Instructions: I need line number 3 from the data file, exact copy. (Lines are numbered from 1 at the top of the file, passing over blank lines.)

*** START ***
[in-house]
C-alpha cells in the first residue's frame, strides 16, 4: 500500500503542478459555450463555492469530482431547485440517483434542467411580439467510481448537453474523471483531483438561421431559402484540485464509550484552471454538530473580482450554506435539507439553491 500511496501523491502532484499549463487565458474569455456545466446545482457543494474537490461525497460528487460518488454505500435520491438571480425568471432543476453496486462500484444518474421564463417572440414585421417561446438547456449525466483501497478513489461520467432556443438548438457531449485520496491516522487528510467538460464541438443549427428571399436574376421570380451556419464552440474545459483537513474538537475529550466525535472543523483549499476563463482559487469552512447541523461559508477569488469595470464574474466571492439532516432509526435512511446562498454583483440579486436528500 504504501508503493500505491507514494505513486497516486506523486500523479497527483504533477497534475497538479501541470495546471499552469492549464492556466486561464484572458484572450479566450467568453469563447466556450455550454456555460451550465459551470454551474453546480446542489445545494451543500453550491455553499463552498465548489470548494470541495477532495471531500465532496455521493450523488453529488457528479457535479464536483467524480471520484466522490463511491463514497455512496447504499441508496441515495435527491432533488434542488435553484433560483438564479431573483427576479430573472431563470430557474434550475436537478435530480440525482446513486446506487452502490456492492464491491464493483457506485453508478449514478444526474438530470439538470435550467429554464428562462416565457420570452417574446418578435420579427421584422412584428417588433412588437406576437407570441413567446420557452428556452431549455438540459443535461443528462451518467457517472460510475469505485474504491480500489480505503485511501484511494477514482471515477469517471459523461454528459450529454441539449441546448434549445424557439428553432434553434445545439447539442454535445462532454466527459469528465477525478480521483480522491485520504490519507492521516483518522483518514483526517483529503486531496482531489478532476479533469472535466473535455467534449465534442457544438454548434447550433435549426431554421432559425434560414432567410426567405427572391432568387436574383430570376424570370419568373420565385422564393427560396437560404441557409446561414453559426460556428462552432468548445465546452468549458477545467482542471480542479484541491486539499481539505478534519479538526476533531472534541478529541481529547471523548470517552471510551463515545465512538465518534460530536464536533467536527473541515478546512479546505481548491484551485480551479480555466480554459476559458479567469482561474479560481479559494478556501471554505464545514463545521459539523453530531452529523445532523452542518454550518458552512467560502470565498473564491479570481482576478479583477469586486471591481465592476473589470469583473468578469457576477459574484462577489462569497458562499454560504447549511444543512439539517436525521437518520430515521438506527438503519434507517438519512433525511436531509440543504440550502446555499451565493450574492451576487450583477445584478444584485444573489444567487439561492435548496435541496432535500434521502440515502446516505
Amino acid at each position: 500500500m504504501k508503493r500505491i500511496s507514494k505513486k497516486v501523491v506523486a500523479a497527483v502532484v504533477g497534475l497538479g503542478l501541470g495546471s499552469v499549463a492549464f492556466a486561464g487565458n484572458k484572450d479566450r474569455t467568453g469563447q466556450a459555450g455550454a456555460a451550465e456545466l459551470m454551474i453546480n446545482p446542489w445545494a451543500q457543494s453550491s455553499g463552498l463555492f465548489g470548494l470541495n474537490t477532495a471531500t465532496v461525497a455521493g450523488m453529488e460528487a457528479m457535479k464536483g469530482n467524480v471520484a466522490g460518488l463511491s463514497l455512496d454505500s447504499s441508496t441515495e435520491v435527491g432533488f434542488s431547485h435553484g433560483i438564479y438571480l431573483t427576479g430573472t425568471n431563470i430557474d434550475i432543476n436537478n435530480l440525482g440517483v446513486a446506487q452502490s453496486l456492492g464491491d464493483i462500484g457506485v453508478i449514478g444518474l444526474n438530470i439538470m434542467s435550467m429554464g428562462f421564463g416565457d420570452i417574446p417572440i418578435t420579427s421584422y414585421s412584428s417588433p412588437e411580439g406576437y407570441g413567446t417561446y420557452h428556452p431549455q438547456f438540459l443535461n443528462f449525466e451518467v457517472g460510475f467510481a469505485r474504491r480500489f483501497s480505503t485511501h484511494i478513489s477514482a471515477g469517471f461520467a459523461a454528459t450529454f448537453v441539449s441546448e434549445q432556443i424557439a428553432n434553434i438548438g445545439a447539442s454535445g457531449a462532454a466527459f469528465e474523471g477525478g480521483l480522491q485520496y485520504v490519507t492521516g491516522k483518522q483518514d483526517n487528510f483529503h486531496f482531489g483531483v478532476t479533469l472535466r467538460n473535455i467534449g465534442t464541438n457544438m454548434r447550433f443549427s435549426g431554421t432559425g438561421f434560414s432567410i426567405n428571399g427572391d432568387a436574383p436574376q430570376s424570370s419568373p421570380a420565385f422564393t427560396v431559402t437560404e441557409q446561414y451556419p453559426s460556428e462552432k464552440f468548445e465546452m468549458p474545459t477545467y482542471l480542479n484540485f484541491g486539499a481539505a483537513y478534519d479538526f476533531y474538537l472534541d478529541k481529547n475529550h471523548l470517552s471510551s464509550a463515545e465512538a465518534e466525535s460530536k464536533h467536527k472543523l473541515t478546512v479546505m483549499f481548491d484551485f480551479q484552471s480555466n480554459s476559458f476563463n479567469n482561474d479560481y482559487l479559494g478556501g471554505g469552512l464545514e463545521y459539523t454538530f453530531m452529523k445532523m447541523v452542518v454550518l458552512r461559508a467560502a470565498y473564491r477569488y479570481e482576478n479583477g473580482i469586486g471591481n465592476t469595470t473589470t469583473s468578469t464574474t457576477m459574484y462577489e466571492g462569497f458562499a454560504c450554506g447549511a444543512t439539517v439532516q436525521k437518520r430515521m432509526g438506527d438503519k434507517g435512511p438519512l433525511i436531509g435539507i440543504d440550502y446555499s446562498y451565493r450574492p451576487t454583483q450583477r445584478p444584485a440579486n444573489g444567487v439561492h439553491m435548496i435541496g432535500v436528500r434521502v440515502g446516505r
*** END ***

Amino acid at each position: 500500500m504504501k508503493r500505491i500511496s507514494k505513486k497516486v501523491v506523486a500523479a497527483v502532484v504533477g497534475l497538479g503542478l501541470g495546471s499552469v499549463a492549464f492556466a486561464g487565458n484572458k484572450d479566450r474569455t467568453g469563447q466556450a459555450g455550454a456555460a451550465e456545466l459551470m454551474i453546480n446545482p446542489w445545494a451543500q457543494s453550491s455553499g463552498l463555492f465548489g470548494l470541495n474537490t477532495a471531500t465532496v461525497a455521493g450523488m453529488e460528487a457528479m457535479k464536483g469530482n467524480v471520484a466522490g460518488l463511491s463514497l455512496d454505500s447504499s441508496t441515495e435520491v435527491g432533488f434542488s431547485h435553484g433560483i438564479y438571480l431573483t427576479g430573472t425568471n431563470i430557474d434550475i432543476n436537478n435530480l440525482g440517483v446513486a446506487q452502490s453496486l456492492g464491491d464493483i462500484g457506485v453508478i449514478g444518474l444526474n438530470i439538470m434542467s435550467m429554464g428562462f421564463g416565457d420570452i417574446p417572440i418578435t420579427s421584422y414585421s412584428s417588433p412588437e411580439g406576437y407570441g413567446t417561446y420557452h428556452p431549455q438547456f438540459l443535461n443528462f449525466e451518467v457517472g460510475f467510481a469505485r474504491r480500489f483501497s480505503t485511501h484511494i478513489s477514482a471515477g469517471f461520467a459523461a454528459t450529454f448537453v441539449s441546448e434549445q432556443i424557439a428553432n434553434i438548438g445545439a447539442s454535445g457531449a462532454a466527459f469528465e474523471g477525478g480521483l480522491q485520496y485520504v490519507t492521516g491516522k483518522q483518514d483526517n487528510f483529503h486531496f482531489g483531483v478532476t479533469l472535466r467538460n473535455i467534449g465534442t464541438n457544438m454548434r447550433f443549427s435549426g431554421t432559425g438561421f434560414s432567410i426567405n428571399g427572391d432568387a436574383p436574376q430570376s424570370s419568373p421570380a420565385f422564393t427560396v431559402t437560404e441557409q446561414y451556419p453559426s460556428e462552432k464552440f468548445e465546452m468549458p474545459t477545467y482542471l480542479n484540485f484541491g486539499a481539505a483537513y478534519d479538526f476533531y474538537l472534541d478529541k481529547n475529550h471523548l470517552s471510551s464509550a463515545e465512538a465518534e466525535s460530536k464536533h467536527k472543523l473541515t478546512v479546505m483549499f481548491d484551485f480551479q484552471s480555466n480554459s476559458f476563463n479567469n482561474d479560481y482559487l479559494g478556501g471554505g469552512l464545514e463545521y459539523t454538530f453530531m452529523k445532523m447541523v452542518v454550518l458552512r461559508a467560502a470565498y473564491r477569488y479570481e482576478n479583477g473580482i469586486g471591481n465592476t469595470t473589470t469583473s468578469t464574474t457576477m459574484y462577489e466571492g462569497f458562499a454560504c450554506g447549511a444543512t439539517v439532516q436525521k437518520r430515521m432509526g438506527d438503519k434507517g435512511p438519512l433525511i436531509g435539507i440543504d440550502y446555499s446562498y451565493r450574492p451576487t454583483q450583477r445584478p444584485a440579486n444573489g444567487v439561492h439553491m435548496i435541496g432535500v436528500r434521502v440515502g446516505r